Older blog entries for sab39 (starting at number 25)

3 Apr 2002 (updated 3 Apr 2002 at 15:45 UTC) »


Maybe having advodiary to use will help me update more frequently... I've wanted to make more timely entries for a while...

"Killer App"

tk: I had read your last diary entry out of context, in that it mentioned wanting a "killer app" but didn't mention Delitalk explicitly. So the suggestion was just a "killer app" in general, not a killer app for Delitalk explicitly. Sorry.

Just for posterity's sake, I'll post the idea here also...

I have a number of cassette tapes that I don't have CD equivalents to, and most of these I simply cannot get CD equivalents to for any amount of money - either because the tapes pre-dated CDs being widely available, the band has split up and CDs are no longer available, or the tape was made by a "friend of a friend of a friend"'s band who I am no longer able to get in touch with (and who probably don't have the resources to make a CD anyway).

But I'd still like to be able to rip and encode these cassettes into digital form (Ogg, of course). It's relatively easy to use sox or equivalent to record the whole of one side of a cassette into a single wav file (using a walkman and a headphone-out-to-line-in cable). But the difficult part is then going through the cassette and identifying where one track starts and the next ends, and encoding those parts into ogg individually (and, of course, ID3 tagging them and auto-creating a playlist in the same way that abcde does for CDs).

My theory is that it should be possible to hook into xmms or something and let the user use xmms's position control to jump to the end of each track, hit a button indicating "track 1 ends and track 2 starts here" and, after repeating that process for all the tracks and typing in the track (and artist for multi-artist tapes) name, generate an ogg file for each track and a playlist.

Bonus points for making it easy to process two sides of a cassette into a single playlist, applying some kind of filter to the sound to eliminate tape hiss, and for coming up with an inventive UI for noting the exact point in the sound where one track ends and another begins. You could also support cases where tracks overlap slightly (eg the band starts playing the next song before the last chord of the previous one has died down) or where there's some dead space between tracks that you want to skip entirely.


Life is good...

mjg59: Interesting the way cam.ac.uk people are instantly recognizable by the format of their preferred nicks :)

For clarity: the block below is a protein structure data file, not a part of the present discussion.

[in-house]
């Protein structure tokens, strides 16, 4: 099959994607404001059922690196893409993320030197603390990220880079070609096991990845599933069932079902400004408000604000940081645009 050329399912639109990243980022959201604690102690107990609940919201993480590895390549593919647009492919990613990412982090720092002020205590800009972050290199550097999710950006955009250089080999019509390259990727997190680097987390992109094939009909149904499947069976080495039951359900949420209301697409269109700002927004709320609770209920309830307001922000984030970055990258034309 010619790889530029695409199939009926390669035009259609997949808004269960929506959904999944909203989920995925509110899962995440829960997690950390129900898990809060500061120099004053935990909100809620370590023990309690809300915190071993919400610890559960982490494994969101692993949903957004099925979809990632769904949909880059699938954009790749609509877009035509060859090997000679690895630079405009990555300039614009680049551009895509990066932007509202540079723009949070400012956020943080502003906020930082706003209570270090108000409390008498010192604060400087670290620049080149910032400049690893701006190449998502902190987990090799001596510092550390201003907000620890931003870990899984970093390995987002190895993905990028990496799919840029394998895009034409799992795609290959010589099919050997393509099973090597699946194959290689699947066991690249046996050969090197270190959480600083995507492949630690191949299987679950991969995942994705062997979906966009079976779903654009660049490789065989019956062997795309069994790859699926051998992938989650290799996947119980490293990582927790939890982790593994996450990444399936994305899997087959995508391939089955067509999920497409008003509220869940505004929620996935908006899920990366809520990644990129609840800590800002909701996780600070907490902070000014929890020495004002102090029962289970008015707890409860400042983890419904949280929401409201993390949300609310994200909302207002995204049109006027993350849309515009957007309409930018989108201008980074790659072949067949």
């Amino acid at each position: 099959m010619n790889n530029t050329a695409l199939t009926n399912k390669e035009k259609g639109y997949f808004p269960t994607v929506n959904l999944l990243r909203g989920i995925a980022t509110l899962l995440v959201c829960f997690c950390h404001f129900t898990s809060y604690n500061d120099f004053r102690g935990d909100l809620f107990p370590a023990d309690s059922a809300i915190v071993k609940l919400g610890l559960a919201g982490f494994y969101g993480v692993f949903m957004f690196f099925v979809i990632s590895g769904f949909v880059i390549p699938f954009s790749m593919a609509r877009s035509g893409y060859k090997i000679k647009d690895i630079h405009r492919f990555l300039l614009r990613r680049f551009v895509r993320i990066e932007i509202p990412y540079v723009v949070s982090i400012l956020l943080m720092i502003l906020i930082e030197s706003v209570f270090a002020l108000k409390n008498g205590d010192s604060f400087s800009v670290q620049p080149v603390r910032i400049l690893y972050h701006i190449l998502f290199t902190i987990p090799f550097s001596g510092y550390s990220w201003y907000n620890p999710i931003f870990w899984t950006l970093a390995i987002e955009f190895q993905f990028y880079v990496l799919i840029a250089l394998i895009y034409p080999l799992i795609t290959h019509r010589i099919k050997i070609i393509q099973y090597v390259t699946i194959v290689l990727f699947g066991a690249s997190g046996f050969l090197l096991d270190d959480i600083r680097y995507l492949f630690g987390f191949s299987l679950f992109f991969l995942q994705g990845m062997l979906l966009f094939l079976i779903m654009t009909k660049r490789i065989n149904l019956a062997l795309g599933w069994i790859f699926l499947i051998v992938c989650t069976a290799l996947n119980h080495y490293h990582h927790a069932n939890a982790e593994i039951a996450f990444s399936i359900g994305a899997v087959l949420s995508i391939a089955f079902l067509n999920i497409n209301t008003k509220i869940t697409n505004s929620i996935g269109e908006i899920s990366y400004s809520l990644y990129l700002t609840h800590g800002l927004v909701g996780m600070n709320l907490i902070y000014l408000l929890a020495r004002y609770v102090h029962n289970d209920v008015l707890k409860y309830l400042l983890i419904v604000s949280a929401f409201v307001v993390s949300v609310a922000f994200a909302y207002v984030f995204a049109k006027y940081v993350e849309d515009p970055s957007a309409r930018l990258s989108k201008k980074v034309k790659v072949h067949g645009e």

Shame the RH/AOL merger rumours are apparently false, because I just thought of this AOLinux one-liner:

You've got mail(1)!

Well, I'm pleased with myself. I just wrote an actual useful feature for mozilla - or at least, an actual useful enhancement to someone else's feature.

The new link toolbar in bug 87428 is absolutely awesome (and not in any way written by me, all credit goes to what appears to be a pretty large group of people hacking on this patch). But I found it frustrating that a toolbar that's only useful a tiny fraction of the time (because essentially 0% of sites currently support it) should take up screen real-estate all the time.

I'm not the first person to have suggested that the toolbar auto-hide, but I am apparently the first person to do something about it. So the latest version of the link toolbar comes with a three-way visibility option: Show, Hide, or Show As Needed. And for the first time there will actually be some lines of code in mozilla written by me, which makes me extremely happy (I feel like a little kid running around to show everyone what I did - this feeling will probably pass, but I'm enjoying the thrill of it right now :) )

Oh, and in case anyone here wants to try it, the latest XPI in the bug works on windows (although you have to save the file to disk with an .xpi extension and *then* load it in mozilla) and there are linux instructions about 4/5ths of the way down the bug (from me dated 2001-07-09 10:28). Sites I've found that support the feature are w3.org/TR (if you actually go inside any of the recommendations) and surprisingly, the blackdown.org java-linux FAQ. Having a "Next" button is great for navigating these things.

Now if only lwn.net would reply to my letter asking them to support it... :)

I can't reply to the moneyflow article because I'm no longer an apprentice, so I'll comment here.